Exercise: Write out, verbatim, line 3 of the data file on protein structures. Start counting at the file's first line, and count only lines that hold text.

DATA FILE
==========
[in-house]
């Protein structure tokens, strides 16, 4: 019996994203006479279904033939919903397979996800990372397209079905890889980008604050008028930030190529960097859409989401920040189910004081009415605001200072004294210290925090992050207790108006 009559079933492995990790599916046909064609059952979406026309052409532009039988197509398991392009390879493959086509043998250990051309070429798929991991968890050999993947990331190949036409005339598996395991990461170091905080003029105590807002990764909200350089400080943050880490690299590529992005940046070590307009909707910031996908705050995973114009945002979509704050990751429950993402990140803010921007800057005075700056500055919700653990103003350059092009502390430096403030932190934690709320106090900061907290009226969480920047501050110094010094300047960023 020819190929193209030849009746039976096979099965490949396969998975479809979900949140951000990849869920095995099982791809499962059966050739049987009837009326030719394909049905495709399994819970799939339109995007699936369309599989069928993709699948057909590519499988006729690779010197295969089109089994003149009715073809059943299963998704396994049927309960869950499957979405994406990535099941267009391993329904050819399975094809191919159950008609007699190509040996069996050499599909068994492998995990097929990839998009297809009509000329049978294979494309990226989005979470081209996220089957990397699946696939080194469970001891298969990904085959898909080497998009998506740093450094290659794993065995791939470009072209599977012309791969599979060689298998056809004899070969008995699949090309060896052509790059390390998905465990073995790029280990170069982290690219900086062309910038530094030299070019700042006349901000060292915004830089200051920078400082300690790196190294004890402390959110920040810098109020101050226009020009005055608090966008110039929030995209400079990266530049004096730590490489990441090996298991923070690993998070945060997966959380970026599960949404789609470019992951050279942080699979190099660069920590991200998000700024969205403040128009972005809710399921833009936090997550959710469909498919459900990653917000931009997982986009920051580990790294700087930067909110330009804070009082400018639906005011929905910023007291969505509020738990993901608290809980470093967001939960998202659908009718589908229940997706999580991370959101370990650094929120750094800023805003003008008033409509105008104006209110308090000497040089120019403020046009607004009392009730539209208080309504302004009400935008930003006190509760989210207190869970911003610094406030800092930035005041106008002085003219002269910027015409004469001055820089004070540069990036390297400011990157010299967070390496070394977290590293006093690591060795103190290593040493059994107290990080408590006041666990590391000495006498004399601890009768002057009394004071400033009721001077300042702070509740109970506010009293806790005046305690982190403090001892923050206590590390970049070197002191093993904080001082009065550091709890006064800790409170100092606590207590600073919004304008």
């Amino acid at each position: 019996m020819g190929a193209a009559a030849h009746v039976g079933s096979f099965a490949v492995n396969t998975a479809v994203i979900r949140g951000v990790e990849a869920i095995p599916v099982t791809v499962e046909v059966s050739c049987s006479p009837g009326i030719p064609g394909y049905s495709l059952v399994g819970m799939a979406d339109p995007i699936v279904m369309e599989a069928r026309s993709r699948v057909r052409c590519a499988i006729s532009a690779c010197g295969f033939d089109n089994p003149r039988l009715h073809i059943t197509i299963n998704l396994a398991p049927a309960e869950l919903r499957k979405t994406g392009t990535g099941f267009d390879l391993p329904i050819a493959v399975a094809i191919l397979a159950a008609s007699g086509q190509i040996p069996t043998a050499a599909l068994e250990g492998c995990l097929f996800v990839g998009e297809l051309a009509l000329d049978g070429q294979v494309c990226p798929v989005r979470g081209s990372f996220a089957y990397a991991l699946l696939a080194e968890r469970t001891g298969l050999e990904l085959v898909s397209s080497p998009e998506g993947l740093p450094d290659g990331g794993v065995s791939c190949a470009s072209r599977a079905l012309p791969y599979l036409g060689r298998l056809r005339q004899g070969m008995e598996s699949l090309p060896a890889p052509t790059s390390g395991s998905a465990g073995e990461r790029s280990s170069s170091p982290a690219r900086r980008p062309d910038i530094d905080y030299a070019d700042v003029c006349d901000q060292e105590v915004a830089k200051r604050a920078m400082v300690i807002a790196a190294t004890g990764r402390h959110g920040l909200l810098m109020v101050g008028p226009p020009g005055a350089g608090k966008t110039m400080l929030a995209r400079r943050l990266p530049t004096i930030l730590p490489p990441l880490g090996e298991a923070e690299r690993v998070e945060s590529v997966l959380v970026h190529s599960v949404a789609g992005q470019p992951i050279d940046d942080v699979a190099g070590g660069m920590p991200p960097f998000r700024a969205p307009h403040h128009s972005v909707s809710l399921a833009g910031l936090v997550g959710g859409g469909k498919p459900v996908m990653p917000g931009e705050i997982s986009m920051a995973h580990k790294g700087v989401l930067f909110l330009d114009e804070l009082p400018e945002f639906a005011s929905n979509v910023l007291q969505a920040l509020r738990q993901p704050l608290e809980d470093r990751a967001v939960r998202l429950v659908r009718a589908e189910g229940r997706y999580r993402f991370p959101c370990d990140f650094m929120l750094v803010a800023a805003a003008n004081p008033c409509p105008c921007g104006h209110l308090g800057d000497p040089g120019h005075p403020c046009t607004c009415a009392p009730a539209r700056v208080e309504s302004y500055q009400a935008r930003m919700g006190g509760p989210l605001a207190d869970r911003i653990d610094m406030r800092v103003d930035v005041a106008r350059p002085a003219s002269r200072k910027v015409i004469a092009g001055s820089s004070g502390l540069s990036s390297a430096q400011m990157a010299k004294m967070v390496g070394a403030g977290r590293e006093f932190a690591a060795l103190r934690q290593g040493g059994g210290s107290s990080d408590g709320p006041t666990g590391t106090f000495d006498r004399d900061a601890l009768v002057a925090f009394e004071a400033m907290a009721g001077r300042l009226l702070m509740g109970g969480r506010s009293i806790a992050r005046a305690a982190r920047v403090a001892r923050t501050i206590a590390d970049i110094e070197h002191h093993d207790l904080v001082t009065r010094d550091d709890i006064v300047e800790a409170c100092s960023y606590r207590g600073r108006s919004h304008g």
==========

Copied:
């Amino acid at each position: 019996m020819g190929a193209a009559a030849h009746v039976g079933s096979f099965a490949v492995n396969t998975a479809v994203i979900r949140g951000v990790e990849a869920i095995p599916v099982t791809v499962e046909v059966s050739c049987s006479p009837g009326i030719p064609g394909y049905s495709l059952v399994g819970m799939a979406d339109p995007i699936v279904m369309e599989a069928r026309s993709r699948v057909r052409c590519a499988i006729s532009a690779c010197g295969f033939d089109n089994p003149r039988l009715h073809i059943t197509i299963n998704l396994a398991p049927a309960e869950l919903r499957k979405t994406g392009t990535g099941f267009d390879l391993p329904i050819a493959v399975a094809i191919l397979a159950a008609s007699g086509q190509i040996p069996t043998a050499a599909l068994e250990g492998c995990l097929f996800v990839g998009e297809l051309a009509l000329d049978g070429q294979v494309c990226p798929v989005r979470g081209s990372f996220a089957y990397a991991l699946l696939a080194e968890r469970t001891g298969l050999e990904l085959v898909s397209s080497p998009e998506g993947l740093p450094d290659g990331g794993v065995s791939c190949a470009s072209r599977a079905l012309p791969y599979l036409g060689r298998l056809r005339q004899g070969m008995e598996s699949l090309p060896a890889p052509t790059s390390g395991s998905a465990g073995e990461r790029s280990s170069s170091p982290a690219r900086r980008p062309d910038i530094d905080y030299a070019d700042v003029c006349d901000q060292e105590v915004a830089k200051r604050a920078m400082v300690i807002a790196a190294t004890g990764r402390h959110g920040l909200l810098m109020v101050g008028p226009p020009g005055a350089g608090k966008t110039m400080l929030a995209r400079r943050l990266p530049t004096i930030l730590p490489p990441l880490g090996e298991a923070e690299r690993v998070e945060s590529v997966l959380v970026h190529s599960v949404a789609g992005q470019p992951i050279d940046d942080v699979a190099g070590g660069m920590p991200p960097f998000r700024a969205p307009h403040h128009s972005v909707s809710l399921a833009g910031l936090v997550g959710g859409g469909k498919p459900v996908m990653p917000g931009e705050i997982s986009m920051a995973h580990k790294g700087v989401l930067f909110l330009d114009e804070l009082p400018e945002f639906a005011s929905n979509v910023l007291q969505a920040l509020r738990q993901p704050l608290e809980d470093r990751a967001v939960r998202l429950v659908r009718a589908e189910g229940r997706y999580r993402f991370p959101c370990d990140f650094m929120l750094v803010a800023a805003a003008n004081p008033c409509p105008c921007g104006h209110l308090g800057d000497p040089g120019h005075p403020c046009t607004c009415a009392p009730a539209r700056v208080e309504s302004y500055q009400a935008r930003m919700g006190g509760p989210l605001a207190d869970r911003i653990d610094m406030r800092v103003d930035v005041a106008r350059p002085a003219s002269r200072k910027v015409i004469a092009g001055s820089s004070g502390l540069s990036s390297a430096q400011m990157a010299k004294m967070v390496g070394a403030g977290r590293e006093f932190a690591a060795l103190r934690q290593g040493g059994g210290s107290s990080d408590g709320p006041t666990g590391t106090f000495d006498r004399d900061a601890l009768v002057a925090f009394e004071a400033m907290a009721g001077r300042l009226l702070m509740g109970g969480r506010s009293i806790a992050r005046a305690a982190r920047v403090a001892r923050t501050i206590a590390d970049i110094e070197h002191h093993d207790l904080v001082t009065r010094d550091d709890i006064v300047e800790a409170c100092s960023y606590r207590g600073r108006s919004h304008g």